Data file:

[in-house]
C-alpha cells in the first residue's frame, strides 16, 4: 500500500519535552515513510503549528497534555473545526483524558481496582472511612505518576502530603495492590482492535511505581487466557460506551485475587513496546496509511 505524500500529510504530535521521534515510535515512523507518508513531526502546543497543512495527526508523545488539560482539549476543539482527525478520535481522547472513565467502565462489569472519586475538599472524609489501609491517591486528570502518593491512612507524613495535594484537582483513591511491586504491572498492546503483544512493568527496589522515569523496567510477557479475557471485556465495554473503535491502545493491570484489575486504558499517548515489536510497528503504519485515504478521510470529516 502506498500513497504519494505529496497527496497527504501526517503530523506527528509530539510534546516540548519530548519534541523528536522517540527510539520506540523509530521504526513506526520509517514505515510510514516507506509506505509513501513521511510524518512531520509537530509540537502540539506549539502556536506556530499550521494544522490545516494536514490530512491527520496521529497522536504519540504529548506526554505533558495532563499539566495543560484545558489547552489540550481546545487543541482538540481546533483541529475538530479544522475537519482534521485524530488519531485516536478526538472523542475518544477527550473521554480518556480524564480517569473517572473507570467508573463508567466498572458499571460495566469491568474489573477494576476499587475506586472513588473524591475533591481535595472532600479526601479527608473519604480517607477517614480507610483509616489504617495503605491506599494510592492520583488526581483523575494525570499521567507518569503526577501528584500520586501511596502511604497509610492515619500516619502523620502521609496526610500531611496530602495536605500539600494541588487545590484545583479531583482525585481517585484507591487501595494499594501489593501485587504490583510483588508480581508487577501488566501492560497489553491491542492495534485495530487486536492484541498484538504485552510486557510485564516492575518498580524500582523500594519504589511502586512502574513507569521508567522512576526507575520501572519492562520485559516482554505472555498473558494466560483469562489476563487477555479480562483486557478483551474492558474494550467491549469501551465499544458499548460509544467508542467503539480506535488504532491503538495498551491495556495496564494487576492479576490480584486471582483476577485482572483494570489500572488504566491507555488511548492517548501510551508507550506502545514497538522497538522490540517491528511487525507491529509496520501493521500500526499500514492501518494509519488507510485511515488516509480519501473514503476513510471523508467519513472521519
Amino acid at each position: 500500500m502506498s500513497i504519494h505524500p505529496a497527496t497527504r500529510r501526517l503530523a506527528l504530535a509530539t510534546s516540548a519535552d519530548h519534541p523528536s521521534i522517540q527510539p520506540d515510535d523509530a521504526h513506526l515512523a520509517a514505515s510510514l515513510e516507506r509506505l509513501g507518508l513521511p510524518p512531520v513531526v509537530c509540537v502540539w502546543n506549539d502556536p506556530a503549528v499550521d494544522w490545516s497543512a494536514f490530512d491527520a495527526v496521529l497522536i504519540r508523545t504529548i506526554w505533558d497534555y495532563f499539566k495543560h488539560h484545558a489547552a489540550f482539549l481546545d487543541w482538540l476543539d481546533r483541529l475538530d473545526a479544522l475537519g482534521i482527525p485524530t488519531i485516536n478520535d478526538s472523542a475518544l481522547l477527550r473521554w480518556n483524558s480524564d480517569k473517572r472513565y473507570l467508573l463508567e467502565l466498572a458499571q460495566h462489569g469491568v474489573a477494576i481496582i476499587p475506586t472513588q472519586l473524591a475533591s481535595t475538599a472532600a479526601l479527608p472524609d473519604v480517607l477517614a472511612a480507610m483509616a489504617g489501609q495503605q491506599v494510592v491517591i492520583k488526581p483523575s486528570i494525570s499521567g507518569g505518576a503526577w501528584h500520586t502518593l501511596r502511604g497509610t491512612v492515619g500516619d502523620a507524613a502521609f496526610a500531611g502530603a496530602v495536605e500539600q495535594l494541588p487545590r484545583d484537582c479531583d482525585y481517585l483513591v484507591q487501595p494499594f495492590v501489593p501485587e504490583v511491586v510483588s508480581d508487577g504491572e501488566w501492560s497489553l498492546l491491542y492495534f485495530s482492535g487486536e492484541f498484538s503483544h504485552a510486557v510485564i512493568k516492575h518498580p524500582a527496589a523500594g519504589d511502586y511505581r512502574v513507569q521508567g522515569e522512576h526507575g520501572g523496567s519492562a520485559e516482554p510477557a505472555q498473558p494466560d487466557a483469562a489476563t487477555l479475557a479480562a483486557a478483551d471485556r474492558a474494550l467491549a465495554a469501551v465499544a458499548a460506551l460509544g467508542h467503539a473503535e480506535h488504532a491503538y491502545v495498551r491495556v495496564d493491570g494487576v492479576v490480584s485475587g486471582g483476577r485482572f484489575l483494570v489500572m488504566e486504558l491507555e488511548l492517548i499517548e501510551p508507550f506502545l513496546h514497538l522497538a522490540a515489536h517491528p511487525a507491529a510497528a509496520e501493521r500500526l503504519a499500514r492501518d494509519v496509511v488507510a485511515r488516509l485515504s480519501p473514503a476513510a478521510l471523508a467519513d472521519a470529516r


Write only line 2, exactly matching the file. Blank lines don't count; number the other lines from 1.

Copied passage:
C-alpha cells in the first residue's frame, strides 16, 4: 500500500519535552515513510503549528497534555473545526483524558481496582472511612505518576502530603495492590482492535511505581487466557460506551485475587513496546496509511 505524500500529510504530535521521534515510535515512523507518508513531526502546543497543512495527526508523545488539560482539549476543539482527525478520535481522547472513565467502565462489569472519586475538599472524609489501609491517591486528570502518593491512612507524613495535594484537582483513591511491586504491572498492546503483544512493568527496589522515569523496567510477557479475557471485556465495554473503535491502545493491570484489575486504558499517548515489536510497528503504519485515504478521510470529516 502506498500513497504519494505529496497527496497527504501526517503530523506527528509530539510534546516540548519530548519534541523528536522517540527510539520506540523509530521504526513506526520509517514505515510510514516507506509506505509513501513521511510524518512531520509537530509540537502540539506549539502556536506556530499550521494544522490545516494536514490530512491527520496521529497522536504519540504529548506526554505533558495532563499539566495543560484545558489547552489540550481546545487543541482538540481546533483541529475538530479544522475537519482534521485524530488519531485516536478526538472523542475518544477527550473521554480518556480524564480517569473517572473507570467508573463508567466498572458499571460495566469491568474489573477494576476499587475506586472513588473524591475533591481535595472532600479526601479527608473519604480517607477517614480507610483509616489504617495503605491506599494510592492520583488526581483523575494525570499521567507518569503526577501528584500520586501511596502511604497509610492515619500516619502523620502521609496526610500531611496530602495536605500539600494541588487545590484545583479531583482525585481517585484507591487501595494499594501489593501485587504490583510483588508480581508487577501488566501492560497489553491491542492495534485495530487486536492484541498484538504485552510486557510485564516492575518498580524500582523500594519504589511502586512502574513507569521508567522512576526507575520501572519492562520485559516482554505472555498473558494466560483469562489476563487477555479480562483486557478483551474492558474494550467491549469501551465499544458499548460509544467508542467503539480506535488504532491503538495498551491495556495496564494487576492479576490480584486471582483476577485482572483494570489500572488504566491507555488511548492517548501510551508507550506502545514497538522497538522490540517491528511487525507491529509496520501493521500500526499500514492501518494509519488507510485511515488516509480519501473514503476513510471523508467519513472521519